Over the course of the last twenty years, I have come to reject the view that women have an essentially different role to play in life than do men. Although I do not need to be in a community that agrees with my understanding of what it means to be a Christ-centered woman, I do need to be in a community that welcomes discussion about it. So, what can be done?

If changes are to occur in our culture, our teaching institutions are one of the best places to start. Despite my belief that Dordt faculty did mentor me well, I would like to challenge all of us to think through doing this even better.

First, hiring women as faculty is not just a “politically correct” thing to do. Women and men students need to see what it looks like to be a woman professional. Gender equity cannot be theoretical--it has to be modeled. At forty, I can see that the collective messages I received from the Christian community about a woman's role in life were almost powerful enough to tamp down my professors' mentoring. If women students see mostly men lead and mostly women raise children, our mentoring of them will not matter. Women will not know how to lead.

Now, it can be difficult to find women faculty to hire, in part because of the conflicting messages women receive about their real calling. I suggest two things. Gifted women students must be encouraged to do doctoral studies. And, at least until we have more women faculty, colleges should actively search for women scholars and those in other professional fields, inviting them to speak on campus. Often the networks that male academics have formed do not allow them to get to know Christian women scholars. Bringing professional women to campus, both alums and others, will allow for a different type of mentoring to take place. Faculty mentors serve one role, but research shows us that students also benefit tremendously from mentors in their chosen field of work. Male and female students and faculty can network in a mentoring program that reaches out to women professionals.

Second, it is striking to me that the Reformed worldview that claims all of culture can and must be transformed has still such amazing hostility to feminist theory. True, there are elements of many feminist voices that are antithetical to a Christian worldview--but, that's true of every “ism” that we teach. I think that if all of our students and faculty took feminist thought as seriously as we've taken study of liberalism, Marxism and so forth, we would have wonderful discussions about gender roles and the lack of Christian women leaders. And we'd learn something. Feminism, like all perspectives, can contain truth that can inform a Christian worldview.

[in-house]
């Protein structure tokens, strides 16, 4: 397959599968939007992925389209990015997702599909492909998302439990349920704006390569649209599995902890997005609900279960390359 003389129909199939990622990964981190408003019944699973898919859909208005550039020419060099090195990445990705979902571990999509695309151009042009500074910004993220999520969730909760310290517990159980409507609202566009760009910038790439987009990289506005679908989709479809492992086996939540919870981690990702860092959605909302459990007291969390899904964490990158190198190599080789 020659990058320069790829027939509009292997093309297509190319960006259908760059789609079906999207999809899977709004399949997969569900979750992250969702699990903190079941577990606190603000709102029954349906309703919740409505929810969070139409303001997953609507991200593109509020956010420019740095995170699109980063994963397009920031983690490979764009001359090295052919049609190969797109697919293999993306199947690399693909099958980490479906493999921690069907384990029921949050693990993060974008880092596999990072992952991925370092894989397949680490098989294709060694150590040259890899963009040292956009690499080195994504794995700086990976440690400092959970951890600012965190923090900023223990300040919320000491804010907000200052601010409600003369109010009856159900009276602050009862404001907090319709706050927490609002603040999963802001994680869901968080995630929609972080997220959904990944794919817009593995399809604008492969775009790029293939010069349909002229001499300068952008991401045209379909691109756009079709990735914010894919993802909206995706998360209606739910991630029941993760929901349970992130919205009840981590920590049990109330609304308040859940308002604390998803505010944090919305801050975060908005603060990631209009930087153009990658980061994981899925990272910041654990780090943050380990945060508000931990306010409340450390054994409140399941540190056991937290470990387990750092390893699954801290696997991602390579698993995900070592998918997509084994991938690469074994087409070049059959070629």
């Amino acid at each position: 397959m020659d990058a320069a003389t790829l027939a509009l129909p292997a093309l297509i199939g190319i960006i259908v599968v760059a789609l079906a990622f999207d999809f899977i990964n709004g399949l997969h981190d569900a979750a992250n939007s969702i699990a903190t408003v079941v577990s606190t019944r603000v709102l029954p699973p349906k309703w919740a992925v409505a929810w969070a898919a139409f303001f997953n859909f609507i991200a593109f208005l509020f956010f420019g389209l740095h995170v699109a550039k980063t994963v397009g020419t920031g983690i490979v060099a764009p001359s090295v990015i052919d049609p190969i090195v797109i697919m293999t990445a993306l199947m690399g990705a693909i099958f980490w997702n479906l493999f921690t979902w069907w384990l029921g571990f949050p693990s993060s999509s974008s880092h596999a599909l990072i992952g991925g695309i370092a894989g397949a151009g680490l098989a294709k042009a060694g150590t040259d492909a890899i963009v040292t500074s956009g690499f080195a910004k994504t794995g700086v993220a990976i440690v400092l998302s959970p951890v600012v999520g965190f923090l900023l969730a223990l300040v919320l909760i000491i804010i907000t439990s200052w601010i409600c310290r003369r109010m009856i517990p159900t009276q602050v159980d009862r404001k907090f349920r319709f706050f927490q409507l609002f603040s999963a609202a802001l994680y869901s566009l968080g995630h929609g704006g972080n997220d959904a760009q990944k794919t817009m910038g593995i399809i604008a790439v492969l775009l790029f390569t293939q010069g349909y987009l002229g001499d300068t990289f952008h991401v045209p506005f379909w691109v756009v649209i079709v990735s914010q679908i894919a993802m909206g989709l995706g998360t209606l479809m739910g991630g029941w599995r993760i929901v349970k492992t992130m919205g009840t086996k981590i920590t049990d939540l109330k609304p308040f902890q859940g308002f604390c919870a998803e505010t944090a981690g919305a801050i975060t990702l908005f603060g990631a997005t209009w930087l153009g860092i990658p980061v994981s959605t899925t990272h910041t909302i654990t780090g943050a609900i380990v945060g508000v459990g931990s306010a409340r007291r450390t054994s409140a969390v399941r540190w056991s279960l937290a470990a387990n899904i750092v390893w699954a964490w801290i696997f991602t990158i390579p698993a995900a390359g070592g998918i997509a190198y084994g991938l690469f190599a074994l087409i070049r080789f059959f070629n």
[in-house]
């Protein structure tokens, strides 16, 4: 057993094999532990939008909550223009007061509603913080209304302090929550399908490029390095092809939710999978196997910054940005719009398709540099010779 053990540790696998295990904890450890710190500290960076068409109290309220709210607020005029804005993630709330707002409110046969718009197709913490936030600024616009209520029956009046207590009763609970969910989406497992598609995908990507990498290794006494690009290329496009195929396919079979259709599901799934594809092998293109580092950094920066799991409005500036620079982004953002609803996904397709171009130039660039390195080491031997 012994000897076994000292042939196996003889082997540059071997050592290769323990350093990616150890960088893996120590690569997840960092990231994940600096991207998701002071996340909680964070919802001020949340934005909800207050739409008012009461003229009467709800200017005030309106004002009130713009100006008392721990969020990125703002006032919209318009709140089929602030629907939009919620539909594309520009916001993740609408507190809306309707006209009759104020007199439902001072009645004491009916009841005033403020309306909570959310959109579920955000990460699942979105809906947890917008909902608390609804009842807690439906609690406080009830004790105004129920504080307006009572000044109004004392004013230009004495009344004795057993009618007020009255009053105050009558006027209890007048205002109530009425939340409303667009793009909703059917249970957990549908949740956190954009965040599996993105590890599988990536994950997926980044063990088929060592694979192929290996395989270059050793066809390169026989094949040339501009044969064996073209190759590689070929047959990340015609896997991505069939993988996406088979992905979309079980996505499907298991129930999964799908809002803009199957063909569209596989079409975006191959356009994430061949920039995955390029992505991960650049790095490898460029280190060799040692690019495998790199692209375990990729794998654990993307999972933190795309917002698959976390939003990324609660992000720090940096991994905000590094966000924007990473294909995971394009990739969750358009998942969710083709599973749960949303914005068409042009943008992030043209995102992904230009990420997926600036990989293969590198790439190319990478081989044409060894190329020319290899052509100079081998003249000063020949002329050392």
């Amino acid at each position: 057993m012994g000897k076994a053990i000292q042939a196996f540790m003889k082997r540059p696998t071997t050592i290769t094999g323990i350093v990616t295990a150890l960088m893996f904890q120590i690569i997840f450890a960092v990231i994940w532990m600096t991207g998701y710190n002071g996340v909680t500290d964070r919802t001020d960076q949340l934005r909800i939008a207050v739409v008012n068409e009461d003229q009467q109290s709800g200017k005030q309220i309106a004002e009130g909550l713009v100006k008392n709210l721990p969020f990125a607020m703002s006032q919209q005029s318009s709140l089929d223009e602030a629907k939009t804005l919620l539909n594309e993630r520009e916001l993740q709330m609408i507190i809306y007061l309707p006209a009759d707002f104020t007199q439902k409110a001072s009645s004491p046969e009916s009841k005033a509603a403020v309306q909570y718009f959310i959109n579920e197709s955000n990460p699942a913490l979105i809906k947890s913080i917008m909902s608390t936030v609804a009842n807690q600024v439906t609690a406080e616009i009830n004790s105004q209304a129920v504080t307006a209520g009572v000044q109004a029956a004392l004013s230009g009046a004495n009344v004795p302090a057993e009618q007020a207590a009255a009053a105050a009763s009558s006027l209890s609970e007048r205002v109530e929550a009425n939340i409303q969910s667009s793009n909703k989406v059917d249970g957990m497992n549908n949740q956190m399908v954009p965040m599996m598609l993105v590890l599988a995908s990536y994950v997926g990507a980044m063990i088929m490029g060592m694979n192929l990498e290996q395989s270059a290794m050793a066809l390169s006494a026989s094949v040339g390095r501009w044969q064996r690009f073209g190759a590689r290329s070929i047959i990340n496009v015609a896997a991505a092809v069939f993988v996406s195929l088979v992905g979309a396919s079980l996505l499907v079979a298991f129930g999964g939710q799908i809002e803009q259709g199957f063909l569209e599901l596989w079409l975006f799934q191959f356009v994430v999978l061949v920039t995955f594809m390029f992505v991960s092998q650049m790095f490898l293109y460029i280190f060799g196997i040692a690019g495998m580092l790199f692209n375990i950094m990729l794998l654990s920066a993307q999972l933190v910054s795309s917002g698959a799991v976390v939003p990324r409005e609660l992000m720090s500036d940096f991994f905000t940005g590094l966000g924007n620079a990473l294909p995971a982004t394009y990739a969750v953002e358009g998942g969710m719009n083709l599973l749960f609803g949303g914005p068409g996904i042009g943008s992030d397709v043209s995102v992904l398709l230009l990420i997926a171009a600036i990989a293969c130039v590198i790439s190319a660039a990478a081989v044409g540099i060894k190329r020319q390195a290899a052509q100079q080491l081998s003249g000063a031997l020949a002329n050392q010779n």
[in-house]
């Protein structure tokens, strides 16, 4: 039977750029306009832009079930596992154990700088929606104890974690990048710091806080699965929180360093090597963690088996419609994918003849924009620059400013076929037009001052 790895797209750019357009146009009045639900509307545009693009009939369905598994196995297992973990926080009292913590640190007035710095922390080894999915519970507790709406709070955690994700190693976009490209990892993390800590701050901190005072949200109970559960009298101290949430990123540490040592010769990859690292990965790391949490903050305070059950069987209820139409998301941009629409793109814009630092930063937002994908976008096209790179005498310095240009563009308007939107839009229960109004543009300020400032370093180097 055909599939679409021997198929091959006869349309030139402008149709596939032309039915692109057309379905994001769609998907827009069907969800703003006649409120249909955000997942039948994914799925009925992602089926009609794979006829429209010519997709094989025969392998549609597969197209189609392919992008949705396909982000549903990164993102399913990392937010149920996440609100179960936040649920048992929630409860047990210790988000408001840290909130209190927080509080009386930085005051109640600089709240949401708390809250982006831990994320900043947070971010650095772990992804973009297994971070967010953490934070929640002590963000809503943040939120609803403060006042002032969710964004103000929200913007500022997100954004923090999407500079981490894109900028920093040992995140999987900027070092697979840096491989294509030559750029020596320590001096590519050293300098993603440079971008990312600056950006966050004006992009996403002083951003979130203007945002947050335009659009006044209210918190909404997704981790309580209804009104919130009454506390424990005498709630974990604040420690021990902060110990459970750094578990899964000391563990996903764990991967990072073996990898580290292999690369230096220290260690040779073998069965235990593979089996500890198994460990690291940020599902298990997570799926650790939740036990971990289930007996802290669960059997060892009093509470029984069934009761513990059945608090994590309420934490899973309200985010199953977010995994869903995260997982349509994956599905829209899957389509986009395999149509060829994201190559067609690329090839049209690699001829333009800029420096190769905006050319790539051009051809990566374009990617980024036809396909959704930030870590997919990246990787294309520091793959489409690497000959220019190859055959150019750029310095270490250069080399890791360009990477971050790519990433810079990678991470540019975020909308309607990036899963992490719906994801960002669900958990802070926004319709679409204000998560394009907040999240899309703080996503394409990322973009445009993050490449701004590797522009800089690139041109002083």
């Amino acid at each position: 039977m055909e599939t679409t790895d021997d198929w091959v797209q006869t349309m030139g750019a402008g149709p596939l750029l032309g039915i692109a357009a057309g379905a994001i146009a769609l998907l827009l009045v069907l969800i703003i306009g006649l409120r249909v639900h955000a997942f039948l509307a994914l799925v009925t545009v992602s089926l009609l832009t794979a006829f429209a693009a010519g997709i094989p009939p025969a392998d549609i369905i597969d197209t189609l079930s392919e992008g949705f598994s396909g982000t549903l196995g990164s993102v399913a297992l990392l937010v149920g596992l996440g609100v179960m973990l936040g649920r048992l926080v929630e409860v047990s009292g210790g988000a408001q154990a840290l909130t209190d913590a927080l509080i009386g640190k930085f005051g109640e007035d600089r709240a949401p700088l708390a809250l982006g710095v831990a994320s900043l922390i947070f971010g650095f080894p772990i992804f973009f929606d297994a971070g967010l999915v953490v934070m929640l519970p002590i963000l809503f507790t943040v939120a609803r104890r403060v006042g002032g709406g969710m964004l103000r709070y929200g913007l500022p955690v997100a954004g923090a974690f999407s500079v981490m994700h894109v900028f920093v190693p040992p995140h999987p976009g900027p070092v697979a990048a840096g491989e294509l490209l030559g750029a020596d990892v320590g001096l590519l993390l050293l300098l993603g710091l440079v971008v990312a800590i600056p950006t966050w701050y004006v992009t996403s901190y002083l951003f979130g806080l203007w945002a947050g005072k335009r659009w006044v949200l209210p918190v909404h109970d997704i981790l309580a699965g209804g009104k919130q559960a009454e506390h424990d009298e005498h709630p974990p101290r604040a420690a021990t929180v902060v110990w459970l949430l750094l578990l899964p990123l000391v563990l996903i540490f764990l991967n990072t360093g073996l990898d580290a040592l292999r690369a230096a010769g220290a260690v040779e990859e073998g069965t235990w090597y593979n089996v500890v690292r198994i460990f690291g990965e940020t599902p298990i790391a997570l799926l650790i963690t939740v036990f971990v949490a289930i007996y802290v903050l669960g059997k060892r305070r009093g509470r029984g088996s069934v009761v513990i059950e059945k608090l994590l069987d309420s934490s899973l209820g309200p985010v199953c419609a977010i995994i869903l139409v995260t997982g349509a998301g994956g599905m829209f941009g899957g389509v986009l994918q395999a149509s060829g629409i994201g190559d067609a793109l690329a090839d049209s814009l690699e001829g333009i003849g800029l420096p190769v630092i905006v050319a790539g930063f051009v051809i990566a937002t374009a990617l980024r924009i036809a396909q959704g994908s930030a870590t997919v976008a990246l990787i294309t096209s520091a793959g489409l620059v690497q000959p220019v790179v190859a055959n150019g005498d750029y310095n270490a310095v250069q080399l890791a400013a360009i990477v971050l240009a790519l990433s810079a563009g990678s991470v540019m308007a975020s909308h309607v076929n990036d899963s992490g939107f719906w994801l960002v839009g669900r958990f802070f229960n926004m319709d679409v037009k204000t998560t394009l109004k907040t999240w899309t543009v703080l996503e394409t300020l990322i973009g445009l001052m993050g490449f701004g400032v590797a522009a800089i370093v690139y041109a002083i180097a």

Finally, I think we need to challenge our assumptions that women should balance family and career while men will easily have both at the same time. A professional career is not for everyone. But, we do seem to assume that a professional career is for every man who wants one and is for only those women who will give up something in family life. Some men stay home with their children, true. And there are women who try frantically to “have it all”--all at the same time. But if we challenged the notion that “career and family” exist differently for men and women, I think we would find that both men and women can benefit from an arrangement that encourages both parties to have equal responsibility in the home and equal responsibility in public life. This means changing the way we look at work. Both male and female students need discussions concerning appropriate parenting and family life, whether or not they will be engaged in professional work. And, when we Christians fail to discuss alternative approaches to career and family choices with our students, we serve neither our potential women leaders nor our men leaders very well.